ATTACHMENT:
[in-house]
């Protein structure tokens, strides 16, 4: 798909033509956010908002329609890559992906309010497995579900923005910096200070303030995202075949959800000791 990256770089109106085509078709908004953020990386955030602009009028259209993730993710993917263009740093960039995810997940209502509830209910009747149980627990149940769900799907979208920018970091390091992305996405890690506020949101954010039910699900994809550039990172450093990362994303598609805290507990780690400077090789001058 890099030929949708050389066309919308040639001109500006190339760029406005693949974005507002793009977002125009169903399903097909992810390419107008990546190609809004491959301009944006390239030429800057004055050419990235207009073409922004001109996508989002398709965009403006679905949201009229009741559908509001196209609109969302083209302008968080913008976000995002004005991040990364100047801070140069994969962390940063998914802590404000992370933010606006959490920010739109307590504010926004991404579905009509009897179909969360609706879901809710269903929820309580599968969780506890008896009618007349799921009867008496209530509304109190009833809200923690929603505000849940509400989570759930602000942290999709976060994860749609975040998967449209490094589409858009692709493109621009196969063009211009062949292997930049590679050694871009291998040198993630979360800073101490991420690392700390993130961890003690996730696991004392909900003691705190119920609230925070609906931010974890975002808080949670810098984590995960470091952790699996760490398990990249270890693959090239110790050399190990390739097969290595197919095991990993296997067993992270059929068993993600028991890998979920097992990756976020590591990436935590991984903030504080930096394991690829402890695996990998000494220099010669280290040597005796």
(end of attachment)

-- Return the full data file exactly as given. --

[in-house]
């Protein structure tokens, strides 16, 4: 798909033509956010908002329609890559992906309010497995579900923005910096200070303030995202075949959800000791 990256770089109106085509078709908004953020990386955030602009009028259209993730993710993917263009740093960039995810997940209502509830209910009747149980627990149940769900799907979208920018970091390091992305996405890690506020949101954010039910699900994809550039990172450093990362994303598609805290507990780690400077090789001058 890099030929949708050389066309919308040639001109500006190339760029406005693949974005507002793009977002125009169903399903097909992810390419107008990546190609809004491959301009944006390239030429800057004055050419990235207009073409922004001109996508989002398709965009403006679905949201009229009741559908509001196209609109969302083209302008968080913008976000995002004005991040990364100047801070140069994969962390940063998914802590404000992370933010606006959490920010739109307590504010926004991404579905009509009897179909969360609706879901809710269903929820309580599968969780506890008896009618007349799921009867008496209530509304109190009833809200923690929603505000849940509400989570759930602000942290999709976060994860749609975040998967449209490094589409858009692709493109621009196969063009211009062949292997930049590679050694871009291998040198993630979360800073101490991420690392700390993130961890003690996730696991004392909900003691705190119920609230925070609906931010974890975002808080949670810098984590995960470091952790699996760490398990990249270890693959090239110790050399190990390739097969290595197919095991990993296997067993992270059929068993993600028991890998979920097992990756976020590591990436935590991984903030504080930096394991690829402890695996990998000494220099010669280290040597005796």